The former Coronation Street executive producer was the keynote speaker at this month’s ‘Man Matters’ conference, promoting male mental health for NHS staff.
The event was hosted by Lincolnshire Partnership NHS Foundation Trust’s (LPFT) staff wellbeing team, supported by colleagues at United Lincolnshire Hospitals NHS Trust (ULHT) and Lincolnshire Community Health Services NHS Trust (LCHS).
Kate, a trained Samaritan counsellor, was on hand to speak to staff about male mental health in the media, in light of the recent high profile storyline on Coronation Street featuring the suicide of former X Factor star Shayne Ward’s character – the loveable rogue Aidan Connor.
The focus of the talk centred around the positive response the show received from millions of viewers and the message of hope conveyed, in light of the traumatic nature of the storyline.
“In soaps we always try to make a point but when the suicide storyline was first pitched by a writer we all wondered whether it was a subject we really wanted to tackle,” said Kate, who is now moving on to produce the BBC’s Eastenders, Holby City and Casualty.
“It was clear that it was something that had affected a lot of people however, so I encouraged the team to share their experiences with me.
“A recurrent theme that kept cropping up was that no one could see this coming. Aidan was a popular character who seemingly had it all, with a bright future and family around him, but he’d been quietly and progressively spiralling into despair.”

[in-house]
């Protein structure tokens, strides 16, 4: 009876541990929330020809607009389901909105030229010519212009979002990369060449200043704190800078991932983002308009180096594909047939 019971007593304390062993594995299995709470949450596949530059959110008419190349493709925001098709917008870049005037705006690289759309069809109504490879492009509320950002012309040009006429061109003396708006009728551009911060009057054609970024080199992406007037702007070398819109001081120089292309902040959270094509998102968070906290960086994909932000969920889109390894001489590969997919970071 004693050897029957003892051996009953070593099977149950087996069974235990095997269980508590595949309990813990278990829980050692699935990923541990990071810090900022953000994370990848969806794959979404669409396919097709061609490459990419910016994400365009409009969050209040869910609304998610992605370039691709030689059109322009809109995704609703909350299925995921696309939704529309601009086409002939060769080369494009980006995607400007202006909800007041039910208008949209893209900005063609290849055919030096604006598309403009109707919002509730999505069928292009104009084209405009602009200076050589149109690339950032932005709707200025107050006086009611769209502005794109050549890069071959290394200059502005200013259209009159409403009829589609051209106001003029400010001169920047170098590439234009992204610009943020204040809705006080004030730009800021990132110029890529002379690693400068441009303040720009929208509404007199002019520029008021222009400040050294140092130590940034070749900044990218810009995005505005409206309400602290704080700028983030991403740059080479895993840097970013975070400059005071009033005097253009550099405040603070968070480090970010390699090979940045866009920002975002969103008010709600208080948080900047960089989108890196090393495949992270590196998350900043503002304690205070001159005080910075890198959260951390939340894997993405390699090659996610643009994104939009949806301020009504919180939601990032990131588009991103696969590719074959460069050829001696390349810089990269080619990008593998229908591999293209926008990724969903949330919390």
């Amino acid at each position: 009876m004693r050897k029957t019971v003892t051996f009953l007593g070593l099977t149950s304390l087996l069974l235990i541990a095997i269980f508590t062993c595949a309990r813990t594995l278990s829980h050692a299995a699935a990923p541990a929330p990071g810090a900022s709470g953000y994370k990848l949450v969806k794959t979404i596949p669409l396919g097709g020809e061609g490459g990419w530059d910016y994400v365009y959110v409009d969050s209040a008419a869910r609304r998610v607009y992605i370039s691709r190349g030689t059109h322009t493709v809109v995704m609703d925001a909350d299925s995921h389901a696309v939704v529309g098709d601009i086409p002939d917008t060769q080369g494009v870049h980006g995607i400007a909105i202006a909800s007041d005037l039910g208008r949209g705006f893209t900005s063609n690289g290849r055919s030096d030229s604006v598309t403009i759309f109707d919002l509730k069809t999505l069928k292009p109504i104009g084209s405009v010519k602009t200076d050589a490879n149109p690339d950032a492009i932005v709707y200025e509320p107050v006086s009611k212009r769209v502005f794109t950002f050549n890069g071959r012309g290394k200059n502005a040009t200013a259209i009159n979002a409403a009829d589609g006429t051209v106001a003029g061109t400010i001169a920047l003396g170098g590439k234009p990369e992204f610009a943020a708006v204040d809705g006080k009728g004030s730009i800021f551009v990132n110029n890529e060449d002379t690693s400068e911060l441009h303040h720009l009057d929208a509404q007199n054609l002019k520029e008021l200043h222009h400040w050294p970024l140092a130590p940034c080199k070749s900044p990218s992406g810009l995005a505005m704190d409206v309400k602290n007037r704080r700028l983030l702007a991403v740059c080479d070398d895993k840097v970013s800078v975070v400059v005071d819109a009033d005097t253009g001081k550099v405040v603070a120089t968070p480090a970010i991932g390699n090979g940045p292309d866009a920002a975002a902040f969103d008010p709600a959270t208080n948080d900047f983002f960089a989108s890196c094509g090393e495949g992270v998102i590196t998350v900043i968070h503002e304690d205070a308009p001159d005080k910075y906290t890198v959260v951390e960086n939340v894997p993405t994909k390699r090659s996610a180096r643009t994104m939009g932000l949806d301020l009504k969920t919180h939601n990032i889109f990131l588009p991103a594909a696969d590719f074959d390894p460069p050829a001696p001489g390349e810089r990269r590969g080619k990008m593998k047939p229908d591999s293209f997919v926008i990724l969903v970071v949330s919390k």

At the same time as Aidan was suffering his own plight the street was running a male rape storyline, with the victim David Platt looking increasingly like he was the one who would eventually take his own life.
When the final scenes aired and Aidan’s body was discovered, it encouraged David’s character to speak out and seek help, which is a message of hope Kate was keen to get across to viewers.
“I took some criticism for making the show too dark, but lots of people have come forward to tell me their own stories,” added Kate who drew on expertise from the Samaritans and the Campaign Against Living Miserably (CALM) charity in order to research the storylines.
“I like to think we left that message of hope, because out of Aidan’s tragedy David spoke out.
“It’s such a privilege to be able to tackle these subjects and have a voice through a show like Coronation Street.”
In addition to the keynote speech, delegates also heard personal stories from staff sharing their experiences of living with mental and physical health difficulties and how they overcame them, alongside mindfulness sessions and a talk around the importance of men keeping their physical health in check too.
Staff wellbeing lead at LPFT Nikki Gibson said: “Men’s health often gets overlooked. We know that men do not like thinking about their health or they postpone seeking help.
“This day was an opportunity for a dedicated time for our male staff members to talk about some of the most common issues affecting their mental and physical health.
“By supporting our staff we want to promote a healthy workforce and get the message across that men’s health does matter.”